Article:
# Overview

• A "Kernel" is a piece of physics.
• It can represent one or more operators or terms in a PDE.
• A Kernel MUST override computeQpResidual()
• A Kernel can optionally override:
• computeQpJacobian()
• computeQpOffDiagJacobian()

# Kernel Member Variables (some)

• _u, _grad_u
• Value and gradient of the variable this Kernel is operating on.
• _phi, _grad_phi
• Value ($$\phi$$$) and gradient ($$\nabla \phi$$$) of the trial functions at the q-points.
• _test, _grad_test
• Value ($$\psi$$$) and gradient ($$\nabla \psi$$$) of the test functions at the q-points.
• _q_point
• XYZ coordinates of the current q-point.
• _i, _j
• Current shape functions for test and trial functions, respectively.
• _qp
• _current_elem
• A pointer to the current element that is being operated on.

# Diffusion

The strong-form of the diffusion equations is defined as: \begin{aligned} -\nabla\cdot\nabla u - f &= 0\\ u|_{\partial\Omega_1} &= g_1\\ \nabla u\cdot \hat{n} |_{\partial\Omega_2} &= g_2\end{aligned}

Generate the weak-form by:

• Multiplying by test function and integrate over the domain: (-\nabla\cdot\nabla u, \psi_i) - (f, \psi_i) = 0
• Integrating by parts results in the weak form: (\nabla u, \nabla \psi_i) - (f, \psi_i) - \langle g_2, \psi_i\rangle = 0

The Jacobian is defined as: (\nabla \phi_j, \nabla \psi_i)

Diffusion.h

Diffusion.C

# Kernel Registration

• Before a Kernel is available for use, it must be registered. This is done in e.g. src/base/FrogApp.C for the Frog application.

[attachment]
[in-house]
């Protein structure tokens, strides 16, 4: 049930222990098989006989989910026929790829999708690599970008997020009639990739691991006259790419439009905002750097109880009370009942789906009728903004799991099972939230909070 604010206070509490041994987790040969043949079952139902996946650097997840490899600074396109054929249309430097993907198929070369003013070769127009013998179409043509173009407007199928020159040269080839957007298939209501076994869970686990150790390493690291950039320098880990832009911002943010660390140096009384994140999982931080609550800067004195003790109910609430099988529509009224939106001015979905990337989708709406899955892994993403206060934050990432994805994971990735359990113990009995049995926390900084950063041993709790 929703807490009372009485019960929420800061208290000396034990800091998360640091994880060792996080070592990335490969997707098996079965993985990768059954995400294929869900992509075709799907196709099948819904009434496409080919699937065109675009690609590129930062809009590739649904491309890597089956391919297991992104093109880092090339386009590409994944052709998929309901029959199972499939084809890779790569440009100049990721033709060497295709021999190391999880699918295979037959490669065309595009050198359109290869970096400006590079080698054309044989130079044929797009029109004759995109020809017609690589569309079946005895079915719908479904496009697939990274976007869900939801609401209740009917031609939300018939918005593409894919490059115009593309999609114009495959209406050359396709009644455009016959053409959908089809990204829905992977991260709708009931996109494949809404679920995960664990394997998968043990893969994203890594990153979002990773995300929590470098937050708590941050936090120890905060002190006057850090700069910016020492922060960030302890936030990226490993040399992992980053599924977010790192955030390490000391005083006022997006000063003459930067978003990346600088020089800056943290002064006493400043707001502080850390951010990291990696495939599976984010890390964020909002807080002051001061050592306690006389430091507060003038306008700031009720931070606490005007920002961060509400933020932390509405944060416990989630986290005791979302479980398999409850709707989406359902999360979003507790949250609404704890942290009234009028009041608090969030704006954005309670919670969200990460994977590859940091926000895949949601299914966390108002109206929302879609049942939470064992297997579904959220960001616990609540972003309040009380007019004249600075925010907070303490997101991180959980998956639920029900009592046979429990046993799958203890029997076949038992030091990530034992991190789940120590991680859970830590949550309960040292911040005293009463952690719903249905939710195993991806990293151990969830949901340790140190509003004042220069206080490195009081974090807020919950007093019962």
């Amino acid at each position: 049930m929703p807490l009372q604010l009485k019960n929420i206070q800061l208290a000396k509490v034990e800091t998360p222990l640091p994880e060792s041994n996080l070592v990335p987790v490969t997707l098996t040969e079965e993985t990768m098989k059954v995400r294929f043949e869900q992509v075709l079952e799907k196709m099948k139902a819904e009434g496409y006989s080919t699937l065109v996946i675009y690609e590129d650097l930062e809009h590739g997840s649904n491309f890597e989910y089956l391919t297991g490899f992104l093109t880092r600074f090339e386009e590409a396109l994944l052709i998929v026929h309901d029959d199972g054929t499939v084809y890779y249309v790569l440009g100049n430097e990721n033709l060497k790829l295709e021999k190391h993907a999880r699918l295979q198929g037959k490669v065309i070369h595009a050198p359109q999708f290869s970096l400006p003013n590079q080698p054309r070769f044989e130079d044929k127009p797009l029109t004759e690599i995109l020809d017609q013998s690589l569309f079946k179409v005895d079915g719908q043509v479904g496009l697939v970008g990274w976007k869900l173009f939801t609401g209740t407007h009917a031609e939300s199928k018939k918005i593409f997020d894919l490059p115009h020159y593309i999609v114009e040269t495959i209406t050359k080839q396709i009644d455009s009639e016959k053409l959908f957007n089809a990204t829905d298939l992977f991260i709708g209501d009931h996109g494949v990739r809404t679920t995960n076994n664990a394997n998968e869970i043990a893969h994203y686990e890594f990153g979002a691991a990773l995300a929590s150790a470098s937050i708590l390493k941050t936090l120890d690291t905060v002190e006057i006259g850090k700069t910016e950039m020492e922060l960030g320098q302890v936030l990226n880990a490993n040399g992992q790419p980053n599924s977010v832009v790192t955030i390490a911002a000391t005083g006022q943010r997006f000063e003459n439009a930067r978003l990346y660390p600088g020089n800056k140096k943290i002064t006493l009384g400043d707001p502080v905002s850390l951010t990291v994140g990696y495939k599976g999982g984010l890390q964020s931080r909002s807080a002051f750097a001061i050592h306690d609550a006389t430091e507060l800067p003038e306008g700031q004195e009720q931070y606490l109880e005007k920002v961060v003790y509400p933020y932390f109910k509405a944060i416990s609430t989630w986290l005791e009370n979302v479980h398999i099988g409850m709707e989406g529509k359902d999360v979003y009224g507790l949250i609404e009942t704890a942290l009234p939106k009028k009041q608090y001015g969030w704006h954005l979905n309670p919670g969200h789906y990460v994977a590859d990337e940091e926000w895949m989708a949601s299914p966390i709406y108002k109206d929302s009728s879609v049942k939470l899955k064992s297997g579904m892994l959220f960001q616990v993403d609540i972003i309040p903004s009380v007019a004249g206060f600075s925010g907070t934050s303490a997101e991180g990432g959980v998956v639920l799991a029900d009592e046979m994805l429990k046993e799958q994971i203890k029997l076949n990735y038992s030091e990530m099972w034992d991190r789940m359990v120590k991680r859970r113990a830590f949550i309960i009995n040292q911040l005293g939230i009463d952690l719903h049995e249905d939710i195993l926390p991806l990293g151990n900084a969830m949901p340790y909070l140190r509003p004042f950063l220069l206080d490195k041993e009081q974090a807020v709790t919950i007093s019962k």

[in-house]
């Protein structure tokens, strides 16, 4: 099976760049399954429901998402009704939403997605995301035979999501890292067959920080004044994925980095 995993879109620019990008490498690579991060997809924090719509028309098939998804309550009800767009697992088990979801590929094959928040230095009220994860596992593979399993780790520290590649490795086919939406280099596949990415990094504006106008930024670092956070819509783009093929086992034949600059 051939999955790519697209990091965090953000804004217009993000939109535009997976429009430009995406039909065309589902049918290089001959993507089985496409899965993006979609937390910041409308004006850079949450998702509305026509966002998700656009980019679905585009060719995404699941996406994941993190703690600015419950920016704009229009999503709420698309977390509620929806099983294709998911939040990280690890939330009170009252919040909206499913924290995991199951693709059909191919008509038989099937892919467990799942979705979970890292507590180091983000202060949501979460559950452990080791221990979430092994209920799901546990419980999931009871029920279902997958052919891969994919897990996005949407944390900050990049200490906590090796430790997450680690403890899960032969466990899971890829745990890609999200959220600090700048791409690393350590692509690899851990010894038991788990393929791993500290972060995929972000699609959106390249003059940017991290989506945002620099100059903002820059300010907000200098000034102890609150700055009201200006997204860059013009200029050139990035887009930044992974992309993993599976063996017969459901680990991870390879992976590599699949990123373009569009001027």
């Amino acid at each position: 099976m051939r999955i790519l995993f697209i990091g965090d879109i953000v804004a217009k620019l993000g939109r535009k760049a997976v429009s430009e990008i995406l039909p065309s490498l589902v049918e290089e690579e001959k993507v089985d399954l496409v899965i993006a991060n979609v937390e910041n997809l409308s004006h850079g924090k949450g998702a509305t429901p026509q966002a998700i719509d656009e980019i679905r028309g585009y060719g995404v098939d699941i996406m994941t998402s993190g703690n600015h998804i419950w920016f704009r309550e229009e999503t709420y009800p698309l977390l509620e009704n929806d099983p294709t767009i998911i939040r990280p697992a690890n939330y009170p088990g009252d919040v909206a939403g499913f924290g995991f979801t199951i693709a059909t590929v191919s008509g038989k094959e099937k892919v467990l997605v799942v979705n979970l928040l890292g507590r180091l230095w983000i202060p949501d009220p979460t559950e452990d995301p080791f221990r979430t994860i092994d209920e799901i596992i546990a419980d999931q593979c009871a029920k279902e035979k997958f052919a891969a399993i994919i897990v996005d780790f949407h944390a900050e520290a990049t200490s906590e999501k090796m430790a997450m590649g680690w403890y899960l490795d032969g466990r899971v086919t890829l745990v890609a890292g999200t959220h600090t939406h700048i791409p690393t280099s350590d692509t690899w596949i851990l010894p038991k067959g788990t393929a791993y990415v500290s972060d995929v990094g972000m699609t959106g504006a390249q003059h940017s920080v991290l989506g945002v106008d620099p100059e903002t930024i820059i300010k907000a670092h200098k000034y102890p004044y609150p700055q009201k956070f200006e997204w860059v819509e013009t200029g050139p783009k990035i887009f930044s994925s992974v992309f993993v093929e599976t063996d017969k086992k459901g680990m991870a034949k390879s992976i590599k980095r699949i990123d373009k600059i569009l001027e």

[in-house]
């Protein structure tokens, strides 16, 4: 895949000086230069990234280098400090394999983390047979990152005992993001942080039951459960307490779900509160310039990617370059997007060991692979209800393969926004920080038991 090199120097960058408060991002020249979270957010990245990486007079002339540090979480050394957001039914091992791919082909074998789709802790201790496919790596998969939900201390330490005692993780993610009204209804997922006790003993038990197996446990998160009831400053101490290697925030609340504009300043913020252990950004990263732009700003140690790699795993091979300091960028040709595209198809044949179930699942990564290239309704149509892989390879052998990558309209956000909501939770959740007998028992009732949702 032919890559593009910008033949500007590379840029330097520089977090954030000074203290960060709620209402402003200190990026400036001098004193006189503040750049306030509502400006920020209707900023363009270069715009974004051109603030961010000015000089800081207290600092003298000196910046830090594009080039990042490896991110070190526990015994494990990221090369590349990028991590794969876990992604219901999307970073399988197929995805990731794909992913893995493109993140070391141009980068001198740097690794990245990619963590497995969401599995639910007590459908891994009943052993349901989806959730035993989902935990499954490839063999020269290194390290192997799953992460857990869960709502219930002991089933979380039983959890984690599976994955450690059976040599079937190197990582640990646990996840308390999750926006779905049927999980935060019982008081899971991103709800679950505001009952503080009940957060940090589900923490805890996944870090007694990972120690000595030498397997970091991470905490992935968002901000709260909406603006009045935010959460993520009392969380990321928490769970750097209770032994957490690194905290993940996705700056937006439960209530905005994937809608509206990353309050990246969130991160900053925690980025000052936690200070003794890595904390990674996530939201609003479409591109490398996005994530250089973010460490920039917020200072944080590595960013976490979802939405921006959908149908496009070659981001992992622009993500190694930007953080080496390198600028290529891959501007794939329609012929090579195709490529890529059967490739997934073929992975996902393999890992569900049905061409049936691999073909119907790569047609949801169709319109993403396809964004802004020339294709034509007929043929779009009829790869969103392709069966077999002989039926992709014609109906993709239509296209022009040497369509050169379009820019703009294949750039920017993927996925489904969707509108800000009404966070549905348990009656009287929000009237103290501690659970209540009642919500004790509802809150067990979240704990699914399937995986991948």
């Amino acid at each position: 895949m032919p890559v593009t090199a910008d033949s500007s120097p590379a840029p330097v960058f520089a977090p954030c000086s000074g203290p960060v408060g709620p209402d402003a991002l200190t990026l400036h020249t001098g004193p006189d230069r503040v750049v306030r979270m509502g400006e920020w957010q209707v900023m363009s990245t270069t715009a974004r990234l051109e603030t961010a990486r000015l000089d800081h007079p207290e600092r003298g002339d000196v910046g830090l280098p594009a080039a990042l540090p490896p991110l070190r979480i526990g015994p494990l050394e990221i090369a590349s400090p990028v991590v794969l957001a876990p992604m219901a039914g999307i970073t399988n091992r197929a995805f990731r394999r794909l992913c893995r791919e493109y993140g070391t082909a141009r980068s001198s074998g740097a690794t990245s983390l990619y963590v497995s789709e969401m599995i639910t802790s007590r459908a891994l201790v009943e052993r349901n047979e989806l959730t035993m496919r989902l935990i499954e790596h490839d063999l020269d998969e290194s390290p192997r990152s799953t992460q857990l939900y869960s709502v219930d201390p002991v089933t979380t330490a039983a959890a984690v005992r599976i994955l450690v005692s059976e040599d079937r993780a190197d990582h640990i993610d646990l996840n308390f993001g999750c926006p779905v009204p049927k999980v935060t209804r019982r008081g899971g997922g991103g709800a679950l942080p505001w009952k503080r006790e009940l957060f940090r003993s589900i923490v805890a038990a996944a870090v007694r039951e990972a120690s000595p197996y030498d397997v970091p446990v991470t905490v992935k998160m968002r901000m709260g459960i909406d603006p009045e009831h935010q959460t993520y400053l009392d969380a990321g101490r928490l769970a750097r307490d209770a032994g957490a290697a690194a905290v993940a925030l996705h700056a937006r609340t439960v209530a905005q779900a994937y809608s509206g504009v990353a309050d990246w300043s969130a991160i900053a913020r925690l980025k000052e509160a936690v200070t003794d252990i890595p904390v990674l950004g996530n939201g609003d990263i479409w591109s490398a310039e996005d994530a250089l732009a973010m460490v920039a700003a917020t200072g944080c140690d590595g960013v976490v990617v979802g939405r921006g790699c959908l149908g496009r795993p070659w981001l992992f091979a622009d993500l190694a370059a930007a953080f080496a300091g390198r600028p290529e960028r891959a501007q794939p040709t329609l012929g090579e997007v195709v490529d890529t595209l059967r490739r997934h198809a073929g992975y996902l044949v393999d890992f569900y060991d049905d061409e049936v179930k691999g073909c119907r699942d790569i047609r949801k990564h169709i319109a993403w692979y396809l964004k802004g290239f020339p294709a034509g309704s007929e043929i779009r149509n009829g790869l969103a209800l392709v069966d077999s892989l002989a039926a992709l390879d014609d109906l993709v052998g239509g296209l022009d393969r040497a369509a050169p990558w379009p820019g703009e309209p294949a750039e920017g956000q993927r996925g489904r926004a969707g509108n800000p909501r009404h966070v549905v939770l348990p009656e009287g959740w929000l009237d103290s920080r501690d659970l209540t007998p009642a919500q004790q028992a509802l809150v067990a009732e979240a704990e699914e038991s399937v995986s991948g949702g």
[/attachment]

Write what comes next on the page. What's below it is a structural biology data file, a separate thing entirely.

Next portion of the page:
#include "Diffusion.h"

int MyApp::registerObjects(Factory & factory)
{
...
registerKernel(Diffusion);
...
}


# Example 2: Adding a Custom Kernel

• In Example 2, we will register and add a new Convection Kernel
• Strong Form, excluding BCs: -\nabla\cdot\nabla u + \vec{v} \cdot\nabla u = 0
• Multiply by test function $$\psi_i$$$and integrate over the domain: \left(-\nabla\cdot\nabla u, \psi_i\right) + \left( \vec{v}\cdot\nabla u, \psi_i\right) = 0 • Integrate the first term by parts to get our final weak form: \left(\nabla u, \nabla\psi_i\right) - \langle\nabla u\cdot\hat{n}, \psi_i\rangle + \left(\vec{v} \cdot \nabla u, \psi_i\right) = 0 Look at Example 2 # Time Derivative The residual contribution for the time derivative term is \left(\frac{\partial u_h}{\partial t}, \psi_i\right) where $$u_h$$$ is the finite element solution, and \frac{\partial u_h}{\partial t} \equiv \frac{\partial}{\partial t} \left(\sum_k u_k \phi_k\right) = \sum_k \frac{\partial u_k}{\partial t} \phi_k because you can interchange the order of differentiation and summation. Call this equation (1).

In the equation above, $$\frac{\partial u_k}{\partial t}$$$is the time derivative of the $$k$$$th finite element coefficient of $$u_h$$$. While the exact form of this derivative depends on the time stepping scheme, without much loss of generality, we can assume the following form for the time derivative: \frac{\partial u_k}{\partial t} = a u_k + b for some constants $$a$$$, $$b$$$which depend on $$\Delta t$$$ and the timestepping method.

The derivative of (1) with respect to $$u_j$$$is then: \frac{\partial}{\partial u_j} \left(\sum_k \frac{\partial u_k}{\partial t} \phi_k\right) = \frac{\partial }{\partial u_j} \left(\sum_k (a u_k + b) \phi_k\right) = a \phi_j So that the jacobian term for (1) is \left(a \phi_j, \psi_i\right) where $$a$$$ is what we call du_dot_du in MOOSE.

Therefore the computeQpResidual() function in the TimeDerivative Kernel in MOOSE looks like:

return _test[_i][_qp]*_u_dot[_qp];


And the corresponding computeQpJacobian() is:

return _test[_i][_qp]*_phi[_j][_qp]*_du_dot_du[_qp];